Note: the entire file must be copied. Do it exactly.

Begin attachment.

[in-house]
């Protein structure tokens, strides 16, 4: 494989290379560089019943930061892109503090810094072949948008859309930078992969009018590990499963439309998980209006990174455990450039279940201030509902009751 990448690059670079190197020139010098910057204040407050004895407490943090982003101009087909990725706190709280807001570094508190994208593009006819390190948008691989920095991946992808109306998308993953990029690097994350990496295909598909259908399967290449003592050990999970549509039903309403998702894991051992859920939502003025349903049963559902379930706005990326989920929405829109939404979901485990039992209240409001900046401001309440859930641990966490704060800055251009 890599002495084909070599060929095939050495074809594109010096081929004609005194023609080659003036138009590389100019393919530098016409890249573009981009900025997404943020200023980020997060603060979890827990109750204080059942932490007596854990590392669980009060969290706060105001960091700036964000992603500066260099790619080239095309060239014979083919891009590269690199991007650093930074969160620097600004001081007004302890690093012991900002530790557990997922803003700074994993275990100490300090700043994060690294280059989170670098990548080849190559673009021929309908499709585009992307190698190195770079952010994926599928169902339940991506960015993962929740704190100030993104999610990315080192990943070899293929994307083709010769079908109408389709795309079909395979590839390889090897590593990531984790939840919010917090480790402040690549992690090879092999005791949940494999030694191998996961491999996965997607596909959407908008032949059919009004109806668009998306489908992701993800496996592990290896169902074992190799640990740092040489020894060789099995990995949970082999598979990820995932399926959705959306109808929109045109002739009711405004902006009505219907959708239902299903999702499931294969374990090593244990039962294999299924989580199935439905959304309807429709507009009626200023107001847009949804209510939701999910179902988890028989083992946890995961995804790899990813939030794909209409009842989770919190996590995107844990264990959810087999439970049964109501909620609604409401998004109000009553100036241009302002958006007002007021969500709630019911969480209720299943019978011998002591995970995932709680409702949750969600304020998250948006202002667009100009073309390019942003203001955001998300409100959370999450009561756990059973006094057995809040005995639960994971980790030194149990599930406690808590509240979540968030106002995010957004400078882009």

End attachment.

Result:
[in-house]
């Protein structure tokens, strides 16, 4: 494989290379560089019943930061892109503090810094072949948008859309930078992969009018590990499963439309998980209006990174455990450039279940201030509902009751 990448690059670079190197020139010098910057204040407050004895407490943090982003101009087909990725706190709280807001570094508190994208593009006819390190948008691989920095991946992808109306998308993953990029690097994350990496295909598909259908399967290449003592050990999970549509039903309403998702894991051992859920939502003025349903049963559902379930706005990326989920929405829109939404979901485990039992209240409001900046401001309440859930641990966490704060800055251009 890599002495084909070599060929095939050495074809594109010096081929004609005194023609080659003036138009590389100019393919530098016409890249573009981009900025997404943020200023980020997060603060979890827990109750204080059942932490007596854990590392669980009060969290706060105001960091700036964000992603500066260099790619080239095309060239014979083919891009590269690199991007650093930074969160620097600004001081007004302890690093012991900002530790557990997922803003700074994993275990100490300090700043994060690294280059989170670098990548080849190559673009021929309908499709585009992307190698190195770079952010994926599928169902339940991506960015993962929740704190100030993104999610990315080192990943070899293929994307083709010769079908109408389709795309079909395979590839390889090897590593990531984790939840919010917090480790402040690549992690090879092999005791949940494999030694191998996961491999996965997607596909959407908008032949059919009004109806668009998306489908992701993800496996592990290896169902074992190799640990740092040489020894060789099995990995949970082999598979990820995932399926959705959306109808929109045109002739009711405004902006009505219907959708239902299903999702499931294969374990090593244990039962294999299924989580199935439905959304309807429709507009009626200023107001847009949804209510939701999910179902988890028989083992946890995961995804790899990813939030794909209409009842989770919190996590995107844990264990959810087999439970049964109501909620609604409401998004109000009553100036241009302002958006007002007021969500709630019911969480209720299943019978011998002591995970995932709680409702949750969600304020998250948006202002667009100009073309390019942003203001955001998300409100959370999450009561756990059973006094057995809040005995639960994971980790030194149990599930406690808590509240979540968030106002995010957004400078882009």